'Discussion can be very valuable and can be a significant factor in your formative period. The problem with many photographers is that they do not discuss their work with others.
'Quite some years ago, I ran a ‘Day in The Shed’. I should explain the shed. I had a new studio built alongside my old barn studio; it was previously a pig shed so it was always referred to as The Shed. I invited 30 friends, all photographers, apart from three artists. Everyone brought just one or two images. In the morning we met, chatted and had some food, in the afternoon we sat around for a discussion, but it was only the artists that had anything to say. Which is a shame but, regretfully, that is often the case. I know I gained more knowledge chatting over a cup of tea with an old photographer friend who, to be honest, had forgotten more than I’ll ever know, than at any lecture I’d been to. He left his club through indifference and I’m certain they had no idea of their loss. These people are out there so find them if you can. Their approach may be outdated but the essence of their knowledge is as relevant now (with digital) as it was many years ago.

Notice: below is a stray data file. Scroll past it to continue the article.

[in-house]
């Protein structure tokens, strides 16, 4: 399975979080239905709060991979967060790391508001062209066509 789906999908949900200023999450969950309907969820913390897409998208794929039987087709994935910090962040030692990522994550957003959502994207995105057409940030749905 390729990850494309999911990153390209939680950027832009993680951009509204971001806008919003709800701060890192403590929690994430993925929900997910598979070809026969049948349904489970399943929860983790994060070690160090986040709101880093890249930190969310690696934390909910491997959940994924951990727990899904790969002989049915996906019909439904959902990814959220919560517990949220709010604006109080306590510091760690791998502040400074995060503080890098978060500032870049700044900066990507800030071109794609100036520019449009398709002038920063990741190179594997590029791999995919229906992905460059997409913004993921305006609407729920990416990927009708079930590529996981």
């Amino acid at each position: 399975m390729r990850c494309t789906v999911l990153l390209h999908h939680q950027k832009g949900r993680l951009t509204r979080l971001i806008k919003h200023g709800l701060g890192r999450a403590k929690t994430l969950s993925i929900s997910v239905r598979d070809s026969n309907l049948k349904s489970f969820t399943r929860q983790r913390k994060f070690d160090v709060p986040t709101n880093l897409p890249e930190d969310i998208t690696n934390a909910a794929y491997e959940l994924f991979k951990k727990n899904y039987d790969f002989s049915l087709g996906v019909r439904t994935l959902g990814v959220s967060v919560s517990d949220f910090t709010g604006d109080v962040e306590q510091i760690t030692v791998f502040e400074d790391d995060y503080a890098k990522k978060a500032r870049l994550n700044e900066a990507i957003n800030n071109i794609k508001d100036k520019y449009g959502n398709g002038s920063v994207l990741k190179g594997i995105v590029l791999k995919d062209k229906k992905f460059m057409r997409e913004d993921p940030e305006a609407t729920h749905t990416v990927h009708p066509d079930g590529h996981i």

'I do appreciate that probably the hardest thing can be showing one’s work to others to critique. You spend a great deal of time and energy producing your work and naturally you become close to it. Having gone through the whole process from its conception to the finished print, the last thing you want or expect to hear is it being critiqued negatively; especially without due consideration. Which is why choosing the right person to appraise your work is absolutely vital. Of course, there will come a time when there will be no need for another’s endorsement but, as you travel along this chosen path, select wisely those you wish to critique your work. There is no gain in being told every time that your work is wonderful if it is constructive criticism that is needed. At the same time, the wrong advice or not being told the truth can not only adversely affect your progress but also lead you into a false sense of security and, in doing so, stifle your advancement or, even worse, curtail it completely.'
What do you think? Have you experienced good or negative criticism of your work and if so how did you react? Did it lead to improvement and greater satisfaction with your output?